Studies carried out during the last 20 years have revealed that the perioperative use of beta-blockers can decrease anesthetic requirements [415].

Stanley et al. [8] were the first to report the possible beneficial effects of perioperative use of beta-blockers on the reduction of anesthetic dosage. They compared the dose of sufentanil required to produce unconsciousness during anesthetic induction in 22 patients receiving propranolol (80–240 mg/day, oral doses) and 22 patients not receiving propranolol or any other beta-blocker therapy prior to coronary artery bypass grafting (CABG). The variables compared between the two groups were incidence of intraoperative hypertension, requirements for supplements to treat hypertension, and recovery times. Patients on propranolol therapy required an average of 3.8 ± 0.3 μg/kg of sufentanil to reach unconsciousness, while patients not taking any beta-adrenergic blockers needed 4.9 ± 0.3 μg/kg of sufentanil. Total intraoperative sufentanil dose requirements were 11.1 ± 0.8 μg/kg for patients on propranolol and 15.0 ± 1.0 μg/kg for patients not taking any beta-blockers. In addition, systolic blood pressure increases of >20% the preoperative (control) values during sternotomy and maximal sternal spread occurred significantly more frequently in patients not taking beta-blockers than in those administered propranolol. Of the patients not taking beta-blockers, 18 and 27% required phentolamine to control arterial blood pressure before bypass and during the bypass, respectively. In contrast, only 5% of patients on propranolol therapy needed phentolamine before bypass, none of required it during bypass. Stanley et al. speculated that the possible mechanisms by which propranolol could potentiate the effects of sufentanil include increased occupation of the opiate receptor sites of the central nervous system (CNS), stimulation of CNS opiate receptors, reduction of plasma volume, changes in the distribution volume of sufentanil, decreased sufentanil metabolism, or alteration of CNS membranes, resulting in increased transfer of sufentanil into the brain.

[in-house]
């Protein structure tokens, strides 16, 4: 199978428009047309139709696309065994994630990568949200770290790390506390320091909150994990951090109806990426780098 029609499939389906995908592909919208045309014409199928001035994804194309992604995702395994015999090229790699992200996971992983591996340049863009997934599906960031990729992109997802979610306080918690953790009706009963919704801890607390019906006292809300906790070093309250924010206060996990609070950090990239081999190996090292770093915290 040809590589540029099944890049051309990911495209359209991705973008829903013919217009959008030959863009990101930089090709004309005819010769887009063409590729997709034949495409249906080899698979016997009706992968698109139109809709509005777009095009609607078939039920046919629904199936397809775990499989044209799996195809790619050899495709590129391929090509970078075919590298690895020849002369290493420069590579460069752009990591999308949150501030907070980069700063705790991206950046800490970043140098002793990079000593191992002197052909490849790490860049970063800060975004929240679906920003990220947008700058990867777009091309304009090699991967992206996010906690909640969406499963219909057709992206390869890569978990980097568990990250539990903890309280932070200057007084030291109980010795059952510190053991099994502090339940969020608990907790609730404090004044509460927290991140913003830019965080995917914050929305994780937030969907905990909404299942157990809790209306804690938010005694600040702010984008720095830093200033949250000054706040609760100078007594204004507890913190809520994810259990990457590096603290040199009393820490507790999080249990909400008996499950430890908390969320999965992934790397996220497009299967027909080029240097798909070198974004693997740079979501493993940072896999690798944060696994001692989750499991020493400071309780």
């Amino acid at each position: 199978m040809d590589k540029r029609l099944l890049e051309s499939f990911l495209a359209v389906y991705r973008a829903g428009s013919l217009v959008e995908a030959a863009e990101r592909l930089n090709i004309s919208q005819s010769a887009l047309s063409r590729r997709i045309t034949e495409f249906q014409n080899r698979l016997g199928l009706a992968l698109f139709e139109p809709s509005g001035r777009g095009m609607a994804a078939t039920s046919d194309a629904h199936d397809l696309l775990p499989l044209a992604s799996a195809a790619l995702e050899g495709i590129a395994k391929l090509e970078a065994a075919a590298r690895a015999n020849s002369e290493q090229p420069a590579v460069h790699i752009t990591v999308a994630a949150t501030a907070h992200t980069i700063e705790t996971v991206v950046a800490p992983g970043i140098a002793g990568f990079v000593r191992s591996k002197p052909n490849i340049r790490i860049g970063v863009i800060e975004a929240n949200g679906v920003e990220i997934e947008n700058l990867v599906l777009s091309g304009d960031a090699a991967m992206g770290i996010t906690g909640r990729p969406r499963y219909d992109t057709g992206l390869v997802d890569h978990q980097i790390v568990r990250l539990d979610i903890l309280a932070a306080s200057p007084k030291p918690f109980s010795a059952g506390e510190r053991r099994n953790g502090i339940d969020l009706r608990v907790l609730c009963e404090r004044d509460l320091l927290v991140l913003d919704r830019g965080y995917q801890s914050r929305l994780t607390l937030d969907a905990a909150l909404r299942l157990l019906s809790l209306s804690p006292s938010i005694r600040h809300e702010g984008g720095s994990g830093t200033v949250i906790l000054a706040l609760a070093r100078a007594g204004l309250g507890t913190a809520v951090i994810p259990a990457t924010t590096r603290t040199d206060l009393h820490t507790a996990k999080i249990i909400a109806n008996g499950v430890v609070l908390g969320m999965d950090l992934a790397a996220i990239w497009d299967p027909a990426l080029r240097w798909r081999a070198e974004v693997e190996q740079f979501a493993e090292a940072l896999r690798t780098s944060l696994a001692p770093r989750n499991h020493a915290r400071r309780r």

In 1991, Smith et al. [9] compared esmolol, a short-acting beta-1 blocker, with alfentanil as a supplement for propofol–nitrous oxide–atracurium anesthesia. These researchers showed that esmolol can be used in place of alfentanil to supplement propofol–nitrous oxide–atracurium anesthesia in outpatients undergoing arthroscopic procedures, although esmolol-treated patients required more postoperative pain relief and opioid analgesia than those treated using alfentanil. Johansen et al. [7] subsequently examined in detail whether esmolol could reduce the propofol concentration required to prevent movement at skin incision. Patients were anesthetized with propofol alone, propofol plus low-dose continuous esmolol infusion (bolus of 0.5 mg/kg, maintenance dose of 50 μg/kg/min), or propofol plus high-dose continuous esmolol infusion (bolus 1 mg/kg, maintenance dose of 250 μg/kg/min) along with 60% nitrous oxide. The esmolol infusion was initiated before the induction of anesthesia and continued until the completion of the study. The researchers were able to show that the high-dose esmolol infusion induced a 26% reduction in the minimum effective plasma concentration (CP50; defined as suppression of movement at incision in 50% of patients) of propofol with nitrous oxide. This led them to conclude that esmolol may have anesthetic-sparing effects in humans under clinically relevant conditions. They also found that the minimum alveolar concentration (MAC) of isoflurane was not altered when esmolol was used alone but that it was significantly decreased while high doses of esmolol was used with alfentanil [6]. These data indicate that esmolol does not have anesthetic effects per se, rather, it has anesthetic-sparing effects when used in conjunction with anesthetic agents. Johansen [10] examined whether esmolol affected the electroencephalogram (EEG) during propofol/alfentanil anesthesia and found that bispectral index (BIS) was significantly suppressed and that the burst suppression ratio (SR) was increased by esmolol (BIS 37 ± 6–22 ± 6, 40% decrease; SR 5 ± 7 to 67 ± 23, 13.4-fold increase) compared with baseline levels. In addition, discontinuation of esmolol reversed these changes in BIS and SR values.